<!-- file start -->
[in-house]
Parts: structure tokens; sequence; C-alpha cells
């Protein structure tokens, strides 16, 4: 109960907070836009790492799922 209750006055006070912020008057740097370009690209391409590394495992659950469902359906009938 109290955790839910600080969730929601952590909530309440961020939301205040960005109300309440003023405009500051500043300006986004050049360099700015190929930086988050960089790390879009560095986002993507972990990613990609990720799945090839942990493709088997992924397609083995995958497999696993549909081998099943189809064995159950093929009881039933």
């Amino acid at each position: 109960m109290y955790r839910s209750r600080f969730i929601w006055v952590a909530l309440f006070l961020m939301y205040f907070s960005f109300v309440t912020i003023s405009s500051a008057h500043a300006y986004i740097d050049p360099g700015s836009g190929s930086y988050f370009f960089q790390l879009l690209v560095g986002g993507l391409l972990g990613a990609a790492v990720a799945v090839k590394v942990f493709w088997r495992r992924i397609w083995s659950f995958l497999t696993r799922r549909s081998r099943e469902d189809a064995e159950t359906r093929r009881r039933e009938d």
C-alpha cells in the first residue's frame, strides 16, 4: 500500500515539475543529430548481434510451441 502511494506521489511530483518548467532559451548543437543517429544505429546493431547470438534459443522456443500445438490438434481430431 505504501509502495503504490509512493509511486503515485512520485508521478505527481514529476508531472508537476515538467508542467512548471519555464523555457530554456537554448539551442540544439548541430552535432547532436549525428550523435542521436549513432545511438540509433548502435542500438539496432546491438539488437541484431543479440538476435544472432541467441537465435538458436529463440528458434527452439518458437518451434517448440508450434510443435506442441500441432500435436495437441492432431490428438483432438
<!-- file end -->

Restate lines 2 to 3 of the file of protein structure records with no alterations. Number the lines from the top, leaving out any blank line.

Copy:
Parts: structure tokens; sequence; C-alpha cells
């Protein structure tokens, strides 16, 4: 109960907070836009790492799922 209750006055006070912020008057740097370009690209391409590394495992659950469902359906009938 109290955790839910600080969730929601952590909530309440961020939301205040960005109300309440003023405009500051500043300006986004050049360099700015190929930086988050960089790390879009560095986002993507972990990613990609990720799945090839942990493709088997992924397609083995995958497999696993549909081998099943189809064995159950093929009881039933």